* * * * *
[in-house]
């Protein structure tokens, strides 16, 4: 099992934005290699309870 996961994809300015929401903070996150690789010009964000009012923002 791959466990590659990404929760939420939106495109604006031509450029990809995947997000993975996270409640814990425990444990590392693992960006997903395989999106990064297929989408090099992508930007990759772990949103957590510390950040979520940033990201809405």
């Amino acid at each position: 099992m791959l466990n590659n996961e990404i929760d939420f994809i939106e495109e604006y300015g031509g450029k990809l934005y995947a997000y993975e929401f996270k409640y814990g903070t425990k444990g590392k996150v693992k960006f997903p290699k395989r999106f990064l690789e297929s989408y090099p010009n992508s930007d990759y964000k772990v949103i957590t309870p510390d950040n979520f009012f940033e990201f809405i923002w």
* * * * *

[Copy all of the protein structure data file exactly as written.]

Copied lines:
[in-house]
């Protein structure tokens, strides 16, 4: 099992934005290699309870 996961994809300015929401903070996150690789010009964000009012923002 791959466990590659990404929760939420939106495109604006031509450029990809995947997000993975996270409640814990425990444990590392693992960006997903395989999106990064297929989408090099992508930007990759772990949103957590510390950040979520940033990201809405």
């Amino acid at each position: 099992m791959l466990n590659n996961e990404i929760d939420f994809i939106e495109e604006y300015g031509g450029k990809l934005y995947a997000y993975e929401f996270k409640y814990g903070t425990k444990g590392k996150v693992k960006f997903p290699k395989r999106f990064l690789e297929s989408y090099p010009n992508s930007d990759y964000k772990v949103i957590t309870p510390d950040n979520f009012f940033e990201f809405i923002w």